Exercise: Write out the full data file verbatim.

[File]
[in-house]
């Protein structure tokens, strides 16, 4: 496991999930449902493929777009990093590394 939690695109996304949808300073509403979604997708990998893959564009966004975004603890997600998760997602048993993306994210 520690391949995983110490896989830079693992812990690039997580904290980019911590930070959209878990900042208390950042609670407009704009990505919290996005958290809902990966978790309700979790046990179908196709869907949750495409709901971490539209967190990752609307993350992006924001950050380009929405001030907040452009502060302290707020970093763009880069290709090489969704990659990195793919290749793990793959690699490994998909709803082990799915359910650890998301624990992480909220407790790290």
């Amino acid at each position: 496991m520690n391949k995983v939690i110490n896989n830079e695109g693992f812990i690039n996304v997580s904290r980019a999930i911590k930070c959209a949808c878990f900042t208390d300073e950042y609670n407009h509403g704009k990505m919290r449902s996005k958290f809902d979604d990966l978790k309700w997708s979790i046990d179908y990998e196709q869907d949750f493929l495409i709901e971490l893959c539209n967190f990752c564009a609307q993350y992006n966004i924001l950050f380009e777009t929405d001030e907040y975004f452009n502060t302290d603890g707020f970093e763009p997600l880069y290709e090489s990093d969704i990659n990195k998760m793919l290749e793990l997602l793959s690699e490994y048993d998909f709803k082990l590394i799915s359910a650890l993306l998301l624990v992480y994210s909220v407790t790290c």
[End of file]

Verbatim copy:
[in-house]
């Protein structure tokens, strides 16, 4: 496991999930449902493929777009990093590394 939690695109996304949808300073509403979604997708990998893959564009966004975004603890997600998760997602048993993306994210 520690391949995983110490896989830079693992812990690039997580904290980019911590930070959209878990900042208390950042609670407009704009990505919290996005958290809902990966978790309700979790046990179908196709869907949750495409709901971490539209967190990752609307993350992006924001950050380009929405001030907040452009502060302290707020970093763009880069290709090489969704990659990195793919290749793990793959690699490994998909709803082990799915359910650890998301624990992480909220407790790290």
């Amino acid at each position: 496991m520690n391949k995983v939690i110490n896989n830079e695109g693992f812990i690039n996304v997580s904290r980019a999930i911590k930070c959209a949808c878990f900042t208390d300073e950042y609670n407009h509403g704009k990505m919290r449902s996005k958290f809902d979604d990966l978790k309700w997708s979790i046990d179908y990998e196709q869907d949750f493929l495409i709901e971490l893959c539209n967190f990752c564009a609307q993350y992006n966004i924001l950050f380009e777009t929405d001030e907040y975004f452009n502060t302290d603890g707020f970093e763009p997600l880069y290709e090489s990093d969704i990659n990195k998760m793919l290749e793990l997602l793959s690699e490994y048993d998909f709803k082990l590394i799915s359910a650890l993306l998301l624990v992480y994210s909220v407790t790290c």